July 31, 2020 – This week the Federal Reserve extended its lending facilities through the end of 2020.  Senate Republicans announced a $1 trillion stimulus plan that addresses the federal supplement for unemployment benefits, employee tax credits, a second stimulus check to individuals, an expansion of the Paycheck Protection Program, and limitations on liability for coronavirus infections, among a host of other proposals.  Negotiations are underway with House Democrats and the White House regarding the substance of the stimulus package; the House has already passed its version of this stimulus package, which contains major differences.

Regulatory Developments Relating to the Pandemic

Government Lending Facilities Extended to Year’s End

On July 28, the Federal Reserve Board extended through December 31 its lending facilities that were scheduled to expire on or around September 30.  The extensions apply to the Primary Dealer Credit Facility, the Money Market Mutual Fund Liquidity Facility, the Primary Market Corporate Credit Facility, the Secondary Market Corporate Credit Facility, the Term Asset-Backed Securities Loan Facility, the Paycheck Protection Program Liquidity Facility, and the Main Street Lending Program. The Municipal Liquidity Facility is already set to expire on December 31, with the Commercial Paper Funding Facility set to expire on March 17, 2021.

Legislative Proposals

The Health, Economic Assistance, Liability Protection, and Schools (HEALS) Act 

On July 27, Senate Majority Leader Mitch McConnell (R-KY) and several Republicans senators discussed on the Senate floor provisions of the HEALS Act, which would create an approximately $1 trillion stimulus plan as a follow-up to the CARES Act.  The proposed legislation will likely consist of multiple bills, including the American Workers, Families and Employers Assistance Act and the Continuing Small Business Recovery and Paycheck Protection Program Act (see below).  In addition to the provisions of these Acts, the current proposal also includes $105 billion to reopen public and private schools.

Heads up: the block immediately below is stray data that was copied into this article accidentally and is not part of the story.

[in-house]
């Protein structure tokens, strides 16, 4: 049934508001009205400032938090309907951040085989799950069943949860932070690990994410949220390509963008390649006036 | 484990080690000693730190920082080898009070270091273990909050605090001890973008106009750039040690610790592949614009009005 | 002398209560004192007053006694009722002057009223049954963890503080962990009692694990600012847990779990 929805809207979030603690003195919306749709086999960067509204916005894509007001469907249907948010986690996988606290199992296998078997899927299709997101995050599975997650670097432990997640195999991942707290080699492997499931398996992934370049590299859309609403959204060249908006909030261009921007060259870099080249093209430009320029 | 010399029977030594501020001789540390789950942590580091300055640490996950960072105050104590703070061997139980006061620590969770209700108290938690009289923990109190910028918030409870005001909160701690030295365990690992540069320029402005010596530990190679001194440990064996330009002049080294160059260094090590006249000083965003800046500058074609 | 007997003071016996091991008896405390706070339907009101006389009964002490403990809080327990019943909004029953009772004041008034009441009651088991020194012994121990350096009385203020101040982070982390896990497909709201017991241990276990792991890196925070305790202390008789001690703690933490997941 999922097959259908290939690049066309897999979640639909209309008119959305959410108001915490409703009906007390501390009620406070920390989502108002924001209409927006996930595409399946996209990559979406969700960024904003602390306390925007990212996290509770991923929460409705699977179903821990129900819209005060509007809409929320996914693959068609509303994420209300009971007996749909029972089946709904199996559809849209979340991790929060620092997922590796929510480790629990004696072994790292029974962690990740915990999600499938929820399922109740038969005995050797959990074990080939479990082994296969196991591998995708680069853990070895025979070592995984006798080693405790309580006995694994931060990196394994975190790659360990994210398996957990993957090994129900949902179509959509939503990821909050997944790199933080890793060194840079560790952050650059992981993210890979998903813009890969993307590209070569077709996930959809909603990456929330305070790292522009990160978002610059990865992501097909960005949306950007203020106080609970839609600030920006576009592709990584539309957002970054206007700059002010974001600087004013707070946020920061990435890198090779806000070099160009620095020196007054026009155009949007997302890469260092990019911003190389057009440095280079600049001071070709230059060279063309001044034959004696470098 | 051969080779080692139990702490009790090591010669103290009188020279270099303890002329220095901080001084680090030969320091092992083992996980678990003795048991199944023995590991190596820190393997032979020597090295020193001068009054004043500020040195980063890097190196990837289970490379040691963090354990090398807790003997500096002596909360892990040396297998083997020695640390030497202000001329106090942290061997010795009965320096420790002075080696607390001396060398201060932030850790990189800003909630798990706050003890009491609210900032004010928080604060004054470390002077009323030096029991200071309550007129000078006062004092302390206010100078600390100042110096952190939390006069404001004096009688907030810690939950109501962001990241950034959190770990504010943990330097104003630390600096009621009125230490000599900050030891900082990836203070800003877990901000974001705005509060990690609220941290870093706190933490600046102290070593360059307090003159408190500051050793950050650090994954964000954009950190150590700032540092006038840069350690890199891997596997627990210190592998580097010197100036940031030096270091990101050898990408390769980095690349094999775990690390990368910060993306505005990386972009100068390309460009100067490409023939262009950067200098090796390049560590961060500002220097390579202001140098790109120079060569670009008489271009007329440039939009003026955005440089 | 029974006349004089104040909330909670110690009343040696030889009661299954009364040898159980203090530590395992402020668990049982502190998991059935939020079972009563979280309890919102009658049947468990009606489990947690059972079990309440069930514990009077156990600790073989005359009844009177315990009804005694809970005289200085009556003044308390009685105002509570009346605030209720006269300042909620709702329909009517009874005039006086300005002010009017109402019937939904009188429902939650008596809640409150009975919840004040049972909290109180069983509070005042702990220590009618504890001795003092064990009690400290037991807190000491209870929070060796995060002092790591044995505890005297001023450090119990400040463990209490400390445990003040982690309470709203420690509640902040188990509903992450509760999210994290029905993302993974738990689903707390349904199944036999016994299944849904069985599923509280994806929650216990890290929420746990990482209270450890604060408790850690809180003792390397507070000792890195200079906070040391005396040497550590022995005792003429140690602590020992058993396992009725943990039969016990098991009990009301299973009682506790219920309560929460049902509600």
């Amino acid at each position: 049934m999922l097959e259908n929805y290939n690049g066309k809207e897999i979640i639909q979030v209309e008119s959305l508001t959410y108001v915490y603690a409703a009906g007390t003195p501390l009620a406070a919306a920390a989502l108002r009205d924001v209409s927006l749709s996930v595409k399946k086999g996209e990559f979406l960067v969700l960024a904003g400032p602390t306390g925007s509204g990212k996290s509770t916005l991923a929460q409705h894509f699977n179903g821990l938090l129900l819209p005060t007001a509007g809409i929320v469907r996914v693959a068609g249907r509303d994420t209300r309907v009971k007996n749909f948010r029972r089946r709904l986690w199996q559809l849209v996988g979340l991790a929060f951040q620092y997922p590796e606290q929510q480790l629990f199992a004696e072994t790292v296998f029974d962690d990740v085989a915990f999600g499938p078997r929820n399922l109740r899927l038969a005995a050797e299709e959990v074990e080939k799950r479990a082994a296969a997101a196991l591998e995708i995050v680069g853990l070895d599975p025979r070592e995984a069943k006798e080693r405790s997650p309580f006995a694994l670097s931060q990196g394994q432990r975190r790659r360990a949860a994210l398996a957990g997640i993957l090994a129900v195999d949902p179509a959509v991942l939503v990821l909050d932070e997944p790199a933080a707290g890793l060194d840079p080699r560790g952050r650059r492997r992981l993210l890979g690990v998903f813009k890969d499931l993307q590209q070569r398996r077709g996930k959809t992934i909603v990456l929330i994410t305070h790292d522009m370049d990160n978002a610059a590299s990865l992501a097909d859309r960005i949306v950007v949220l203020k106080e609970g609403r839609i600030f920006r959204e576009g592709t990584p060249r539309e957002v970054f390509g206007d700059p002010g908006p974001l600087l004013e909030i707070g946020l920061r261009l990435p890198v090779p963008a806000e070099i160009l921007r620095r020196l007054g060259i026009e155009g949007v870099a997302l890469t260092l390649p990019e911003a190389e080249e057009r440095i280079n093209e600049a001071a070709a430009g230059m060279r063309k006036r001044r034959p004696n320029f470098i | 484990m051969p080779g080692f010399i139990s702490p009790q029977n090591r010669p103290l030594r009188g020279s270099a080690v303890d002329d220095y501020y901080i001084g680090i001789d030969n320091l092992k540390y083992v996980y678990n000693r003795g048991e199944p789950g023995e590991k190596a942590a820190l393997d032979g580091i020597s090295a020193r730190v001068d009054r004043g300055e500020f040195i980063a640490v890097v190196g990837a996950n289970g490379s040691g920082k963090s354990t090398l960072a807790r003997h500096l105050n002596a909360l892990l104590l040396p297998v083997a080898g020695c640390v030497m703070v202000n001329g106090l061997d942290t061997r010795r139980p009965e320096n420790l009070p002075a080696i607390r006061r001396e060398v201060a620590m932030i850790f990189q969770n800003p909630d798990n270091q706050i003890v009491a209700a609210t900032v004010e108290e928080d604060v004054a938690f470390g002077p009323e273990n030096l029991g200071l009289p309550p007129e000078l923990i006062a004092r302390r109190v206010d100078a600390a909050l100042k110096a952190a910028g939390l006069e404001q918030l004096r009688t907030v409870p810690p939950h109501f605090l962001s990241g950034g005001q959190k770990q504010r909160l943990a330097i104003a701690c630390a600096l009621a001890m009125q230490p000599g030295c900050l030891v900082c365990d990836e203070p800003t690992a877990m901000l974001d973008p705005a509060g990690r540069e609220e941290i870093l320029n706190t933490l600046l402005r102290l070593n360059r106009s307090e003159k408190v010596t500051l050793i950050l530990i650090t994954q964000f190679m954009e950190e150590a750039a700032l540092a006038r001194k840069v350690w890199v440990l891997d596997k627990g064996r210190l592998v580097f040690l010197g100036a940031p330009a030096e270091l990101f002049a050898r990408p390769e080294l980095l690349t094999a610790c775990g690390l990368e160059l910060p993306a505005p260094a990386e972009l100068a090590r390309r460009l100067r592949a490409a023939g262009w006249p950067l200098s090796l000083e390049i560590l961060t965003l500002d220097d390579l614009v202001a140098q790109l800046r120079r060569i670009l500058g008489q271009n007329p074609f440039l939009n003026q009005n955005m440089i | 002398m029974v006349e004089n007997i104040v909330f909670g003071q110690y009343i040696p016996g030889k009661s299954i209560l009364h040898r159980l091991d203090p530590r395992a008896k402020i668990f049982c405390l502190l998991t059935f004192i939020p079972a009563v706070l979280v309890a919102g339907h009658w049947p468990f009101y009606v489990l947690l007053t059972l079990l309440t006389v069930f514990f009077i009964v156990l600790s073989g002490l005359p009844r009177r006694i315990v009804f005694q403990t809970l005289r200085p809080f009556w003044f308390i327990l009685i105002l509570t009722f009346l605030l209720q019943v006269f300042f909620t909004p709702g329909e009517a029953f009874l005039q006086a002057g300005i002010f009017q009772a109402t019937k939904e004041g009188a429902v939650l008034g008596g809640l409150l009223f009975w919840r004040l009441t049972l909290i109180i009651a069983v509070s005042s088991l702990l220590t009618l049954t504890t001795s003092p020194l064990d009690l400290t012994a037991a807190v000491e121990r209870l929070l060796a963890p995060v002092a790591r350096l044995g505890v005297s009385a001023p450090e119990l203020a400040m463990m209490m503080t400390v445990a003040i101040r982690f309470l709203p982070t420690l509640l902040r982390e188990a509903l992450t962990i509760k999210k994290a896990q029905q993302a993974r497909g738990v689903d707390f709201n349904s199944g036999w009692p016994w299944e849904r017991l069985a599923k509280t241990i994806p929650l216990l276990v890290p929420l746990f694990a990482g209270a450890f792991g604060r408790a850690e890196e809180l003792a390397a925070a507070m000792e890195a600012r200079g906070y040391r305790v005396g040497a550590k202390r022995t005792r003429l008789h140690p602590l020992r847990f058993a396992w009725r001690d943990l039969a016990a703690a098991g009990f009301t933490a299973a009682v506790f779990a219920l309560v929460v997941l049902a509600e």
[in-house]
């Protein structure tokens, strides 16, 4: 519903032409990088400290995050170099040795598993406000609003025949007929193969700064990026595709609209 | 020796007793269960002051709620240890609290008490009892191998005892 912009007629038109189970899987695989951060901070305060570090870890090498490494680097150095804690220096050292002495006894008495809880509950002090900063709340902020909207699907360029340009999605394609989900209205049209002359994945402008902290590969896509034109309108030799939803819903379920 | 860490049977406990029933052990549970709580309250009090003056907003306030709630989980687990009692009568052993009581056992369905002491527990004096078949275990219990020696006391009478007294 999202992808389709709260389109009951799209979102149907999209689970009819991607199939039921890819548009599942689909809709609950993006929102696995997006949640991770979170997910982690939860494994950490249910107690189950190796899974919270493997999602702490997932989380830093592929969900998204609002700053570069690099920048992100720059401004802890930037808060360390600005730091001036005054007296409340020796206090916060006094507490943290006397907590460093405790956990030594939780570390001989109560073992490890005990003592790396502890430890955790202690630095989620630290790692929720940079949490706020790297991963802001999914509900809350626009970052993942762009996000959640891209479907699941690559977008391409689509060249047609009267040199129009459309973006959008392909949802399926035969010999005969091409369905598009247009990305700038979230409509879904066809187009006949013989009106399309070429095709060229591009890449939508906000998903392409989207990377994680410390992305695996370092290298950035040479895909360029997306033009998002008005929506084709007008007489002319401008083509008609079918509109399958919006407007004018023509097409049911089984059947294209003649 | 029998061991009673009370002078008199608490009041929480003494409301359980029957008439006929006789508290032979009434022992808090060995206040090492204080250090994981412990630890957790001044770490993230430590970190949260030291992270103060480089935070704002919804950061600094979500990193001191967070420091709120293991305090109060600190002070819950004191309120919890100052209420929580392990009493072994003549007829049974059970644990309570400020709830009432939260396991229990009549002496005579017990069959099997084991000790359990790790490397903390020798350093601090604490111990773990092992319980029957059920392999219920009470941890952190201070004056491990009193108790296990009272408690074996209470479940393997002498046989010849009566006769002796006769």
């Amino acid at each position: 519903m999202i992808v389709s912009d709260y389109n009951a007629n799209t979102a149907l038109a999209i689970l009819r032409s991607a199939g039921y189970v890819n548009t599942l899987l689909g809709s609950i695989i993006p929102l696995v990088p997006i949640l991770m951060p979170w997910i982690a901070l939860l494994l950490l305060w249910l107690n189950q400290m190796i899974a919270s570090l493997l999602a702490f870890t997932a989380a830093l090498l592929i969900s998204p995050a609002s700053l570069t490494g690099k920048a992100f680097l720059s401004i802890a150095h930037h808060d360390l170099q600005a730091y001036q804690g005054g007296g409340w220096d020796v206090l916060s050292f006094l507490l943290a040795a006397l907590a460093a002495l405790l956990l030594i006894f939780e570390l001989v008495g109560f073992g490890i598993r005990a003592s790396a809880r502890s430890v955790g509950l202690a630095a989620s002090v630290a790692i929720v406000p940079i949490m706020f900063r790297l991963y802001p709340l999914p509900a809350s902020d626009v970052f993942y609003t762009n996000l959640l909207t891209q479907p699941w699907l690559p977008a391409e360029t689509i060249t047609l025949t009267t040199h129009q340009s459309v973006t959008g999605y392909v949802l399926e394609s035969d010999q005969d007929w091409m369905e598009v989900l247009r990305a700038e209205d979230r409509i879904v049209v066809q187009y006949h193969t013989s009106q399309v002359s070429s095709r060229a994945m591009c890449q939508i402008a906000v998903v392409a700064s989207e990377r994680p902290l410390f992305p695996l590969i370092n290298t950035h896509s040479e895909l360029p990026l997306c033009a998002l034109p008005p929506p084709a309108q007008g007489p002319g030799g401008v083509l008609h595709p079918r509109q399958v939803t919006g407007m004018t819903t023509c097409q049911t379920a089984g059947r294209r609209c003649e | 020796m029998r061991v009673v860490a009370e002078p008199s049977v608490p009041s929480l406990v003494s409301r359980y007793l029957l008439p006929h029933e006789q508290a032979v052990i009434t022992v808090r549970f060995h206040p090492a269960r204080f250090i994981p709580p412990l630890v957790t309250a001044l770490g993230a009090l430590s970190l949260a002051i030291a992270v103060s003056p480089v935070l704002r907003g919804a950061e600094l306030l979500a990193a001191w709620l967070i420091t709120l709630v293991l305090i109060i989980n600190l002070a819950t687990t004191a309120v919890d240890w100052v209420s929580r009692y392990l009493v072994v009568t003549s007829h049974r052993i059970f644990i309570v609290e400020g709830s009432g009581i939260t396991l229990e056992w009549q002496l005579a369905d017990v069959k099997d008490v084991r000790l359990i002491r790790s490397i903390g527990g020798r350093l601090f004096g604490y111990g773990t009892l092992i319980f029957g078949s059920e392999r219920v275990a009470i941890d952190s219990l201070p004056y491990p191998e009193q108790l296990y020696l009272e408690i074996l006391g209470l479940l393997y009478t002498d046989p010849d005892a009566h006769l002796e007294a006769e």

S. 4318: American Workers, Families and Employers Assistance Act 

On July 27, Senator Chuck Grassley (R-IA) introduced a bill that would extend the federal supplement for unemployment benefits and establish a number of employee tax credits, among other things.

- Second Stimulus Check. The bill authorizes another one-time, $1,200 stimulus check for individuals with AGIs up to $75,000; $2,400 for married couples with AGIs up to $150,000; and $500 for dependents, regardless of age (payments are subject to AGI-based phase-outs).

- Enhanced Unemployment Benefits. The CARES Act established a $600/week federal supplement for unemployment benefits that expires on July 31, 2020.  The bill would continue those payments up through October 5, 2020, but at a reduced rate of $200/week. Then a new benefit would take its place through Dec. 31, 2020: an amount, up to $500/week, that when combined with state unemployment payments, would equal 70% of an individual’s lost wages.

- Payroll Tax Credits. Employers would be able to take a payroll tax credit equal to 50% of wages capped at $10,000 per quarter and $30,000 per year.

- Work Opportunity Tax Credit (WOTC).  The WOTC is currently available to employers who hire individuals from certain targeted groups who have consistently faced significant employment barriers.  Under the bill, one such group would consist of “2020 qualified COVID-19 unemployment recipients.”